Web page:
Anthony Bourdain


Anthony Bourdain died June 8, 2018, an apparent suicide. The news of his death hit me surprisingly hard, as it did to a lot of people I knew from a wide variety of ages and walks of life. His most recent gig was as the host of “Parts Unknown” that was broadcast on CNN, but I have been a fan of his for many years. In addition to his CNN work Bourdain was a writer, hosted several other travel series, and made frequent guest appearances on various food-related shows.

Bourdain was a guilty pleasure of mine. He was a bad boy with a sense of mischief and a huge talent. The man could write. What I admired the most about him, however, was his integrity. In a field ripe with the possibility of ethical lapses, you always felt Bourdain was telling the truth as he saw it and he was always innovative. When you tuned into “Parts Unknown” or any other of his series, like Forest Gump’s box of chocolates, you never knew what you were going to get. Some of his shows were excellent, such as his shows from Beirut and his shows from the Congo. Most of his shows were very good.  I felt he sometimes didn’t deliver on some shows, particularly those involving some sort of celebrity chef. He even managed to make a bad show entertaining through a lot of self-deprecating humor. That is what made his show so much fun to watch. It was never a formula and you were always going to get something you hadn’t seen or even thought about out of his trip. He was equally at home with common folks in a particular country or someone with a great deal of fame.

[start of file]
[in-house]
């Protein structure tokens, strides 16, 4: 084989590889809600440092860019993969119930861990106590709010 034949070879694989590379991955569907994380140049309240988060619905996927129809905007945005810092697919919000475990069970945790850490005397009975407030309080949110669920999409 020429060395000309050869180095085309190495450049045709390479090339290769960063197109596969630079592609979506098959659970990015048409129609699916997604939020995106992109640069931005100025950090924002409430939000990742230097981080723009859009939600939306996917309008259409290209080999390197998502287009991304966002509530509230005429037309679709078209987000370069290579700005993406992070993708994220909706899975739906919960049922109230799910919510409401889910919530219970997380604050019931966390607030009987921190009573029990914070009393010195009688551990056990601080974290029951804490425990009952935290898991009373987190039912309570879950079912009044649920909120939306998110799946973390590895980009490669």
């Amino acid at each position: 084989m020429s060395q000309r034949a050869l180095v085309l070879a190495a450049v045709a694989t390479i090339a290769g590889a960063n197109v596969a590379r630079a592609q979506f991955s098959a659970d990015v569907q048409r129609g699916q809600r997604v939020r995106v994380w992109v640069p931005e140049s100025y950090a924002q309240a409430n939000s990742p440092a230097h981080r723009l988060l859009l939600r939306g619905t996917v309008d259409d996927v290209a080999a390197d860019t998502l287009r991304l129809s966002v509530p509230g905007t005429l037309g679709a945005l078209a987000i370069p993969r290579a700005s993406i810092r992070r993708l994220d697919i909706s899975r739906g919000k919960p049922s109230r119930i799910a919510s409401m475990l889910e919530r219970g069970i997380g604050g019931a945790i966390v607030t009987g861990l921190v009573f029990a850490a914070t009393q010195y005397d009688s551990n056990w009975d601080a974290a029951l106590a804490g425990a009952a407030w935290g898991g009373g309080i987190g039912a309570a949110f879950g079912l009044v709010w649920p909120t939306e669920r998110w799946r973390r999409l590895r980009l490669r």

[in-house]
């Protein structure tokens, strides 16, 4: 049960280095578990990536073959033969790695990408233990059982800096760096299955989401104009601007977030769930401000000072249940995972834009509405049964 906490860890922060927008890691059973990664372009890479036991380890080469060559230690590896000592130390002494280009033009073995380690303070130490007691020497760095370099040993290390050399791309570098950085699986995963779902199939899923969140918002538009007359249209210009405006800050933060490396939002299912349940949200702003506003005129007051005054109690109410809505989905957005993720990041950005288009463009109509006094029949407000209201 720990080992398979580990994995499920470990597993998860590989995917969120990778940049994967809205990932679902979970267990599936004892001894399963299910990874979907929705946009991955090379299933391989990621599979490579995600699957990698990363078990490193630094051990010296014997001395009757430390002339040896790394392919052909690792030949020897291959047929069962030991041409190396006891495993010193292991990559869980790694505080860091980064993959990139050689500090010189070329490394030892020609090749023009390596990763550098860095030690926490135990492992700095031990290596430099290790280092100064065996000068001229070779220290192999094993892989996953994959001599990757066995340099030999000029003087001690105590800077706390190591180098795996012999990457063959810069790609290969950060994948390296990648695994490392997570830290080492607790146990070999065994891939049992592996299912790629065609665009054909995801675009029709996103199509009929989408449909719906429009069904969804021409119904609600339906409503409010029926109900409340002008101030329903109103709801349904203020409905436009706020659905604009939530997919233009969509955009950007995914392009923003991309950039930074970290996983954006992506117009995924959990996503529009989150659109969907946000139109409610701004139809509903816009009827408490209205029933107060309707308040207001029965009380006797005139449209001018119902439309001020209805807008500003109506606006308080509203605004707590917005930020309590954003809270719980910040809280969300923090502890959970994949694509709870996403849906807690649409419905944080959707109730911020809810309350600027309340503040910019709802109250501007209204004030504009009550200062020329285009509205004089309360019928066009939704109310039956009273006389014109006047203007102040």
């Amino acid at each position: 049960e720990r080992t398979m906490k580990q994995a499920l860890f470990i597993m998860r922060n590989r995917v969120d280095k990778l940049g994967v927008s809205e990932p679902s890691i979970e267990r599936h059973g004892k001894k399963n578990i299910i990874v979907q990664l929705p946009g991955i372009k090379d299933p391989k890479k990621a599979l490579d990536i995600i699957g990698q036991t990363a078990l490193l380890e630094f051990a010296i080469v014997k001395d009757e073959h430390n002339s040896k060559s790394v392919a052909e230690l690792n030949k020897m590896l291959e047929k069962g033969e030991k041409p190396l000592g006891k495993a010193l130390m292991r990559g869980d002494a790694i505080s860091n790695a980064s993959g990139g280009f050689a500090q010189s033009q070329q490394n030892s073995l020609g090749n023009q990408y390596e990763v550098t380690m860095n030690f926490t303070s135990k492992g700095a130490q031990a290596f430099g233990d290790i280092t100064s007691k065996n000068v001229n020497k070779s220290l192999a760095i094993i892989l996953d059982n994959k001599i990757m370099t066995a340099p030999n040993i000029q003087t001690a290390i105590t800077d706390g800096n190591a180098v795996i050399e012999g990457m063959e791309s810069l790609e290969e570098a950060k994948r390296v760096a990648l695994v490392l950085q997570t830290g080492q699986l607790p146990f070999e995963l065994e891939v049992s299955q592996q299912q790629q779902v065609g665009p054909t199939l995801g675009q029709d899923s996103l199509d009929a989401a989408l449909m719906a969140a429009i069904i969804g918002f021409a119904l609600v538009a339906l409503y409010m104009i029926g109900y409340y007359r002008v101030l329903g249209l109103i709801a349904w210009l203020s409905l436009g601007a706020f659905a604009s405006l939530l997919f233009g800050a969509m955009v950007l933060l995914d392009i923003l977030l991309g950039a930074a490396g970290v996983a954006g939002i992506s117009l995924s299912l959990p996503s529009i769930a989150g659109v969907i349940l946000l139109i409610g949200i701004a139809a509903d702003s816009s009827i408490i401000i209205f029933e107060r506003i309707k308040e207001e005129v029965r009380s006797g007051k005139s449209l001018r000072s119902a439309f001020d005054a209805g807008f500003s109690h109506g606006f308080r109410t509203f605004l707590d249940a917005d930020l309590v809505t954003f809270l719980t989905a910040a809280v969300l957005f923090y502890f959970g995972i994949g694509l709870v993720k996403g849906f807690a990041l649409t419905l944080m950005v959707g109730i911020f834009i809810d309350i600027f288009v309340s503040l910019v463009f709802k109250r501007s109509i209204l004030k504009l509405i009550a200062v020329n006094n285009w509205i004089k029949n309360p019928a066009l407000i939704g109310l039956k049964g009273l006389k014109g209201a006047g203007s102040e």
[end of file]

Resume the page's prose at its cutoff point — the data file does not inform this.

He always alluded to his past drug use and his use of alcohol. You admired him for making a success out of a very bad start in life. As they say now he made some “bad choices”, and you really hoped he was past those bad choices. Some of his shows were a little disturbing, particularly in retrospect. An alcohol-fueled romp through San Francisco comes to mind here.  I will enjoy those shows a whole lot less now. They remind me of the dark side of the restaurant culture of excess, and of the price one inevitably pays for spending a large part of their life on the road. It all takes a very heavy toll.

I was very sad to see him come to this end. After watching him for so many years on television, I felt like he was a friend, and I mourn his passing. I wish I could have told him how much I admired his work and how much I admired his struggle even more. I wish I could have said something to him that would have helped him somehow. I suspect many of us share that wish.



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